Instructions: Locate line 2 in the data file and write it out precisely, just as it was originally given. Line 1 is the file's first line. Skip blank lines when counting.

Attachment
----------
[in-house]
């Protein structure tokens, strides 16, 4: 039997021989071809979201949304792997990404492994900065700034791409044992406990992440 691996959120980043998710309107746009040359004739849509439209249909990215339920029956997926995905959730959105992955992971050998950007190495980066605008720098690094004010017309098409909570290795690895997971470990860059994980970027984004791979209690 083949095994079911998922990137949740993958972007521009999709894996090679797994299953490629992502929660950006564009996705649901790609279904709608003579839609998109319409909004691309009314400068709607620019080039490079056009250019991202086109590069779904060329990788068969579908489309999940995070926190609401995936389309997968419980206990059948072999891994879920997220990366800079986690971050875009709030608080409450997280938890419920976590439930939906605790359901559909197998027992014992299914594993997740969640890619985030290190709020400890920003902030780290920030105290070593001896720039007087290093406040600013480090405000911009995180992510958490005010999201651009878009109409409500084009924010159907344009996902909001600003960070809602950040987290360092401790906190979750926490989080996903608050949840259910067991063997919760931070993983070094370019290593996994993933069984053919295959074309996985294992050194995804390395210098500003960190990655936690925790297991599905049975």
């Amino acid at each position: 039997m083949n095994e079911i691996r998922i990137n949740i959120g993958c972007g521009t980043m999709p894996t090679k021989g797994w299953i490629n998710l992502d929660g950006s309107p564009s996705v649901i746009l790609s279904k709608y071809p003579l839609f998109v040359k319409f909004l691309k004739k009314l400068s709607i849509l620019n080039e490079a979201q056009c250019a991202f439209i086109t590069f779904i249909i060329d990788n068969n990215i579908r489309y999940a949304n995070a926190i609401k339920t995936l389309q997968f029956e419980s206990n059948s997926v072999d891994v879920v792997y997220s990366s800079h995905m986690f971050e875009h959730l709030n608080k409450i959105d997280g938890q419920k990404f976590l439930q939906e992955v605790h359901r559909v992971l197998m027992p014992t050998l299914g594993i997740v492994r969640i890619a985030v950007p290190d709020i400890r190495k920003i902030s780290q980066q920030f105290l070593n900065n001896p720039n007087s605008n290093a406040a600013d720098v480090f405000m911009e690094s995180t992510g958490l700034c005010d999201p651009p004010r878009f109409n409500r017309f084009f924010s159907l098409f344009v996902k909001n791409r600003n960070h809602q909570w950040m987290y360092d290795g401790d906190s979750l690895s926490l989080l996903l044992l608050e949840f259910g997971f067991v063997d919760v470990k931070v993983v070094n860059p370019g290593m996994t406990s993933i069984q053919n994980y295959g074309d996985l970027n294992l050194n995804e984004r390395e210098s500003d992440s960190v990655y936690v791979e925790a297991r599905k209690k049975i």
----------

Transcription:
């Protein structure tokens, strides 16, 4: 039997021989071809979201949304792997990404492994900065700034791409044992406990992440 691996959120980043998710309107746009040359004739849509439209249909990215339920029956997926995905959730959105992955992971050998950007190495980066605008720098690094004010017309098409909570290795690895997971470990860059994980970027984004791979209690 083949095994079911998922990137949740993958972007521009999709894996090679797994299953490629992502929660950006564009996705649901790609279904709608003579839609998109319409909004691309009314400068709607620019080039490079056009250019991202086109590069779904060329990788068969579908489309999940995070926190609401995936389309997968419980206990059948072999891994879920997220990366800079986690971050875009709030608080409450997280938890419920976590439930939906605790359901559909197998027992014992299914594993997740969640890619985030290190709020400890920003902030780290920030105290070593001896720039007087290093406040600013480090405000911009995180992510958490005010999201651009878009109409409500084009924010159907344009996902909001600003960070809602950040987290360092401790906190979750926490989080996903608050949840259910067991063997919760931070993983070094370019290593996994993933069984053919295959074309996985294992050194995804390395210098500003960190990655936690925790297991599905049975």